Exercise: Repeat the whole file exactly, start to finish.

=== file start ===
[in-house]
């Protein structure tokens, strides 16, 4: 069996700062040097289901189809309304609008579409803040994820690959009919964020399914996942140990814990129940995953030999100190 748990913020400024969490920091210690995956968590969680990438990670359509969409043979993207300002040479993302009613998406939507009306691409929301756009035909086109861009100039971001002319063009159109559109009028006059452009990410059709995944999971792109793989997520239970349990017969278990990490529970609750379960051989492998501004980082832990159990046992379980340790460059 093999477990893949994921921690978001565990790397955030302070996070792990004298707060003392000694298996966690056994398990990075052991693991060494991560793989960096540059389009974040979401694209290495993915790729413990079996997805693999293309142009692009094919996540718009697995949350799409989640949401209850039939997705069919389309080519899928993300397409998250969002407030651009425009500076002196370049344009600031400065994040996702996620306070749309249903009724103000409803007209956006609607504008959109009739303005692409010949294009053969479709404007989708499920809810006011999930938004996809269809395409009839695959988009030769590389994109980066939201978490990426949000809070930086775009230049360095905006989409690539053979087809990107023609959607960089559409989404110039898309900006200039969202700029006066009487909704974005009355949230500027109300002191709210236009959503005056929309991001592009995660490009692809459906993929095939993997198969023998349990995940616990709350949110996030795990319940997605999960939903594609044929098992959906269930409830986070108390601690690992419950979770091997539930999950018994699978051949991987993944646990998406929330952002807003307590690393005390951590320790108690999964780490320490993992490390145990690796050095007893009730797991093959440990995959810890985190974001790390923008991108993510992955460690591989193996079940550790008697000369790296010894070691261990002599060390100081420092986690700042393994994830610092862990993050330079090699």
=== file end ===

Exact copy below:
[in-house]
């Protein structure tokens, strides 16, 4: 069996700062040097289901189809309304609008579409803040994820690959009919964020399914996942140990814990129940995953030999100190 748990913020400024969490920091210690995956968590969680990438990670359509969409043979993207300002040479993302009613998406939507009306691409929301756009035909086109861009100039971001002319063009159109559109009028006059452009990410059709995944999971792109793989997520239970349990017969278990990490529970609750379960051989492998501004980082832990159990046992379980340790460059 093999477990893949994921921690978001565990790397955030302070996070792990004298707060003392000694298996966690056994398990990075052991693991060494991560793989960096540059389009974040979401694209290495993915790729413990079996997805693999293309142009692009094919996540718009697995949350799409989640949401209850039939997705069919389309080519899928993300397409998250969002407030651009425009500076002196370049344009600031400065994040996702996620306070749309249903009724103000409803007209956006609607504008959109009739303005692409010949294009053969479709404007989708499920809810006011999930938004996809269809395409009839695959988009030769590389994109980066939201978490990426949000809070930086775009230049360095905006989409690539053979087809990107023609959607960089559409989404110039898309900006200039969202700029006066009487909704974005009355949230500027109300002191709210236009959503005056929309991001592009995660490009692809459906993929095939993997198969023998349990995940616990709350949110996030795990319940997605999960939903594609044929098992959906269930409830986070108390601690690992419950979770091997539930999950018994699978051949991987993944646990998406929330952002807003307590690393005390951590320790108690999964780490320490993992490390145990690796050095007893009730797991093959440990995959810890985190974001790390923008991108993510992955460690591989193996079940550790008697000369790296010894070691261990002599060390100081420092986690700042393994994830610092862990993050330079090699």